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Exp Gerontol. 2004 May;39(5):789-800.

Autolysosomes accumulate during in vitro CD8+ T-lymphocyte aging and may participate in induced death sensitization of senescent cells.

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Laboratoire de Cytologie Analytique, Faculté de Médecine, INSERM U 590, 69373 Lyon Cedex 08, France.


As autophagic inclusions accumulate in senescent fibroblasts, we wondered whether an increase in cellular fragility during in vitro lymphocyte aging may be related to an autolysosome accumulation. We established that, during long-term cultures, repeatedly stimulated T-lymphocytes acquired characteristics of replicative senescence and became progressively intolerant to activation. Cell death following stimulations: (i) corresponded to apoptosis, associated with necrosis at the end of the culture; (ii) was not, for its main part, mediated through CD95/CD178 or TNFRII/TNF alpha interactions; and (iii) occurred in spite of bcl-2 increased expression. After 14 weeks of culture, the percentage of lymphocytes containing at least one autophagic inclusion (p<0.0001) and the lipofuscin autofluorescence in lymphocytes (p<0.0001) were significantly increased. The expression of several genes regulating autophagy did not significantly vary with the age of the culture. Forty-eight hours after each stimulation, the percentage of induced cell death rose while, in the remaining living cells, the percentage of lymphocytes with autophagic vacuoles (p<0.05), with beta-galactosidase activity and the lipofuscin autofluorescence (p<0.001) significantly decreased, suggesting the preferential death of cells with autophagy. Our data support the view that the accumulation of autolysosomes in senescent lymphocytes might aggravate cellular fragility, leading to apoptosis and necrosis mainly induced by lymphocyte activation.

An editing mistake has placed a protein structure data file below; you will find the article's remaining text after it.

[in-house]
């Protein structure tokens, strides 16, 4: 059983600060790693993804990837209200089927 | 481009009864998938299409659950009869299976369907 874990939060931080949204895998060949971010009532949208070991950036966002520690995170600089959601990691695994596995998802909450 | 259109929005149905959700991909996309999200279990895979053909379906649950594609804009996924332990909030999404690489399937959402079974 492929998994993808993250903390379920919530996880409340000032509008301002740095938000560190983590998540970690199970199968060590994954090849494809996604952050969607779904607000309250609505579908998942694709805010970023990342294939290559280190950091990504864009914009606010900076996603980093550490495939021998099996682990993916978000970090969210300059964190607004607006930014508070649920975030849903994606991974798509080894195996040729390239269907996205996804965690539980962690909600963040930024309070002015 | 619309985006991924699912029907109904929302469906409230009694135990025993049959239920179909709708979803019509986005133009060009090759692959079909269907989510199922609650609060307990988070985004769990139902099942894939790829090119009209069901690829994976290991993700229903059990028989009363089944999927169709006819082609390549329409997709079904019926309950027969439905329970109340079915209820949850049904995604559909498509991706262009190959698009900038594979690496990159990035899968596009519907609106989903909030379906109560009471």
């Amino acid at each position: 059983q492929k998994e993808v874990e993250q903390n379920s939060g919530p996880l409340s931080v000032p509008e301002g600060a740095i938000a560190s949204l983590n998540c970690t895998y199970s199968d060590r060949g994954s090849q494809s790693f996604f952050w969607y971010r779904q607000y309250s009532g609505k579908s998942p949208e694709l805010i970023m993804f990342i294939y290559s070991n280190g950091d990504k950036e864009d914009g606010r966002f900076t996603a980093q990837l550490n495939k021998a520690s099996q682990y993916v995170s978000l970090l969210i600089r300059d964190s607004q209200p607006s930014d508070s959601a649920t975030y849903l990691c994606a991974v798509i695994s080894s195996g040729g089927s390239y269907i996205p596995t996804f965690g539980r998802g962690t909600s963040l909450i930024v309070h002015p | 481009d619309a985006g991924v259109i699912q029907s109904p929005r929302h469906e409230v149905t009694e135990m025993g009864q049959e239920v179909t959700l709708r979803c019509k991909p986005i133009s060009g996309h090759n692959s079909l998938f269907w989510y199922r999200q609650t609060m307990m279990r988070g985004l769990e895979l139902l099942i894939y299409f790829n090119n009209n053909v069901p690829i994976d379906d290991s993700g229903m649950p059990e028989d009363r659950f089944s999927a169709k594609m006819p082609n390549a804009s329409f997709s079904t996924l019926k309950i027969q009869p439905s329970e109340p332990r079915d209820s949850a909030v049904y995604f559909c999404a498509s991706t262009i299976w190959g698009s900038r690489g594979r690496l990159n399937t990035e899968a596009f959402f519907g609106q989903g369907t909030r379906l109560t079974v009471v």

[Indexed for MEDLINE]

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